Therefore they would hardly suppose that Paul would fly to the altar. Besides, they had him sure enough!
And as they went about to kill him, tidings came unto the chief captain of the band, that all Jerusalem was in an uproar.Acts 21:31-33. But while they sought to kill him (to beat him to death, Acts 21:32), information came up (to the castle of Antonia, bordering on the north-west side of the temple) to the tribune of the (Roman) cohort (Claudius Lysias, xxiii. 26). On φάσις, comp. Dem. 793. 16, 1323. 6; Pollux, viii. 6. 47 f.; Susannah 55; and see Wetstein.
τῷ χιλιάρχῳ] a simple dative, not for πρὸς τὸν χ. See Bornemann and Rosenmüller, Repert. II. p. 253.
ἐπʼ αὐτούς] upon them. On κατατρέχειν, to run down, comp. Xen. Anab. v. 4. 23, vii. 1. 20.
ἐκέλ. δεθῆναι] because he took Paul to be an at that time notorious insurgent (Acts 21:38), abandoned to the self-revenge of the people. In order, however, to have certainty on the spot, he asked (the crowd): τίς ἂν εἴη καὶ τί ἐστι πεποιηκ.] who he might be (subjective possibility), and of what he was doer (that he had done something, was certain to the inquirer). Comp. Winer, p. 281 [E. T. 375]; Kühner, ad Xen. Anab. i. 3. 14.
εἰς τὴν παρεμβολήν] in castra (see Sturz, Dial. Al. p. 30; Lobeck, ad Phryn. p. 377), i.e. to the fixed quarters of the Roman soldiery, the military barracks of the fortress. So Acts 22:24; Acts 23:10; Acts 23:16; Acts 23:32.
Who immediately took soldiers and centurions, and ran down unto them: and when they saw the chief captain and the soldiers, they left beating of Paul.
Then the chief captain came near, and took him, and commanded him to be bound with two chains; and demanded who he was, and what he had done.
And some cried one thing, some another, among the multitude: and when he could not know the certainty for the tumult, he commanded him to be carried into the castle.
And when he came upon the stairs, so it was, that he was borne of the soldiers for the violence of the people.Acts 21:35-36. Ἐπὶ τ. ἀναβαθμ.] when he came to the stairs (leading up to the fortress, Joseph. Bell. Jud. v. 5. 8). See examples of the form βαθμός, and of the more Attic form βασμός, in Lobeck, ad Phryn. p. 324.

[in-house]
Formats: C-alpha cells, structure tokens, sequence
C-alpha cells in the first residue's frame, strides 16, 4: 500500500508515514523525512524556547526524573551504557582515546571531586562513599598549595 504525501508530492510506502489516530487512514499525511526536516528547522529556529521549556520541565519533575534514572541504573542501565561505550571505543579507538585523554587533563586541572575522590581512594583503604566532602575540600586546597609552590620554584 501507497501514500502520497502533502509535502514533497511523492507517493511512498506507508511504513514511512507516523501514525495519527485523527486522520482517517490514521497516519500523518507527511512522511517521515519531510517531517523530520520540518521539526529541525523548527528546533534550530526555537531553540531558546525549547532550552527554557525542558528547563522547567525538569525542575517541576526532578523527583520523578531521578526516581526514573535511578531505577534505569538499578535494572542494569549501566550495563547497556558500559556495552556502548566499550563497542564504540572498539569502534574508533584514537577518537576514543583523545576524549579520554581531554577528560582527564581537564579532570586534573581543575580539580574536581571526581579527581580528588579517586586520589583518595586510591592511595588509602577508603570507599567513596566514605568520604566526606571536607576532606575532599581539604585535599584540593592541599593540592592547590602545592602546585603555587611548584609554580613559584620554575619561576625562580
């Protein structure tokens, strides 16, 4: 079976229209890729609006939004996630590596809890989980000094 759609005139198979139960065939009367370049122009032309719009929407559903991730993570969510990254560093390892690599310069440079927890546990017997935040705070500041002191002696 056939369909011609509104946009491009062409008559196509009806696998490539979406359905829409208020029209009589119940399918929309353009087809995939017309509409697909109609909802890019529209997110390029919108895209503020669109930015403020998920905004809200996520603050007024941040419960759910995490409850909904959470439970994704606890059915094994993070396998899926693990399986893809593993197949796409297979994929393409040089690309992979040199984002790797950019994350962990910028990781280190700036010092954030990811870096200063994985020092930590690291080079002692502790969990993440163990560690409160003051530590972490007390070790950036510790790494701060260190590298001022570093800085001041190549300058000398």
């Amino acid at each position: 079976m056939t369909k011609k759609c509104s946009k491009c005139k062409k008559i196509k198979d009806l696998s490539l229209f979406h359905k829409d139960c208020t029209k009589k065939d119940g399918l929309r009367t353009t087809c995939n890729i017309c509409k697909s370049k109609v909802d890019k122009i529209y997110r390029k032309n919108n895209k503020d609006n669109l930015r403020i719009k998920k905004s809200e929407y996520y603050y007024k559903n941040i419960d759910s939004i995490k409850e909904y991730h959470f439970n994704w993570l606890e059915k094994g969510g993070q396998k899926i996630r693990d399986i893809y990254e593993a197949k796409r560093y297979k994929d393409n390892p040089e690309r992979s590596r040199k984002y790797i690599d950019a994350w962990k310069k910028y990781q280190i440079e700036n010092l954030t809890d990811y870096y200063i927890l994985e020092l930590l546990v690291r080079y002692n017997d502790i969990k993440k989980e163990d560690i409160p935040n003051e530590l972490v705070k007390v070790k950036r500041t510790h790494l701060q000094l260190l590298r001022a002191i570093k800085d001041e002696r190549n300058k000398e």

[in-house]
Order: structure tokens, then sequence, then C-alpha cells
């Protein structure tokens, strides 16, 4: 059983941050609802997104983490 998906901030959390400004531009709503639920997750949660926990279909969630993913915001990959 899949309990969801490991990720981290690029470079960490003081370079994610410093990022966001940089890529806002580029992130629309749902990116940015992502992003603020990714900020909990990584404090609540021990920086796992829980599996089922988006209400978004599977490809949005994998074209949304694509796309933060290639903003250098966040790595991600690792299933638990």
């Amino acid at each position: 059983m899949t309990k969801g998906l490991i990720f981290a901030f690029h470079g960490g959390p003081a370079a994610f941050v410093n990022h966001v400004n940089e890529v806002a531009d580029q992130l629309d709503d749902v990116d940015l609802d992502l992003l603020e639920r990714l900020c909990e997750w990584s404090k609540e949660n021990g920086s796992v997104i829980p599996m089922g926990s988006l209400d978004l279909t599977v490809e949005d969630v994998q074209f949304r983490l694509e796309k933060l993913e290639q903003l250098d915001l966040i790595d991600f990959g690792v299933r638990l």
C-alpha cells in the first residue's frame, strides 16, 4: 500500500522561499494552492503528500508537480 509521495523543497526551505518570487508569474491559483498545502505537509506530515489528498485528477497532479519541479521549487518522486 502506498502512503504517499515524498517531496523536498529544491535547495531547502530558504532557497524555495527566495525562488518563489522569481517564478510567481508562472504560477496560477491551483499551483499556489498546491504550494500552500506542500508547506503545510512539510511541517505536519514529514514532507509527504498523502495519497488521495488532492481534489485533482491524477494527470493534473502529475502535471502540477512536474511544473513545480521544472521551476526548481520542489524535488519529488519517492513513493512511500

συνέβη βαστάζ. αὐτόν] brings forward what took place more markedly than the simple ἐβαστάζετο. Either the accusative (as here) or the nominative may stand with the infinitive. See Stallb. ad Plat. Phaed. p. 67 C.
αἷρε αὐτόν] The same cry of extermination as in Luke 23:18. Comp. Acts 22:22. On the plural κράζοντες, see Winer, p. 490 [E. T. 660]. Comp. Acts 5:16.
For the multitude of the people followed after, crying, Away with him.
And as Paul was to be led into the castle, he said unto the chief captain, May I speak unto thee? Who said, Canst thou speak Greek?Acts 21:37-38. Εἰ ἔξεστι κ.τ.λ.] as in Acts 19:2; Luke 14:3; Mark 10:2. “Modeste alloquitur,” Bengel.
Ἑλληνιστὶ γινώσκεις] understandest thou Greek? A question of surprise at Paul’s having spoken in Greek. The expression does not require the usually assumed supplement of λαλεῖν (Nehemiah 13:24), but the adverb belongs directly to the verb γινώσκεις; comp. Xen. Anab. vii. 6. 8, Cyrop. vii. 5. 31: τοὺς Συριστὶ ἐπισταμένους, comp. Graece nescire in Cic. p. Flacco, 4.
οὐκ ἄρα σὺ εἶ κ.τ.λ.] Thou art not then (as I imagined) the Egyptian, etc. The emphasis lies on οὐκ, so that the answer would again begin with οὐ. See Klotz, ad Devar. p. 186. Comp. Bäumlein, Partik. p. 281. Incorrectly, Vulgate, Erasmus, Beza, and others: nonne tu es, etc.
The Egyptian, for whom the tribune had—probably from a mere natural conjecture of his own—taken Paul, was a phantastic pseudo-prophet, who in the reign of Nero wished to destroy the Roman government and led his followers, collected in the wilderness, to the Mount of Olives, from which they were to see the walls of the capital fall down. Defeated with his followers by the procurator Felix, he had taken to flight (Joseph. Bell. ii. 13. 5, Antt. xx. 8. 6); and therefore Lysias, in consequence of his remembrance of this event still fresh after the lapse of a considerable time, lighted on the idea that the dreaded enthusiast, now returned or drawn forth from his long concealment, had fallen into the hands of popular fury.
τετρακισχιλ.] Joseph. Bell. l.c. gives the followers of the Egyptian at τρισμυρίους; but this is only an apparent inconsistency with our passage, for here there is only brought forward a single, specially remarkable appearance of the rebel, perhaps the first step which he took with his most immediate and most dangerous followers, and therefore the reading in Josephus is not to be changed in accordance with our passage (in opposition to Kuinoel and Olshausen).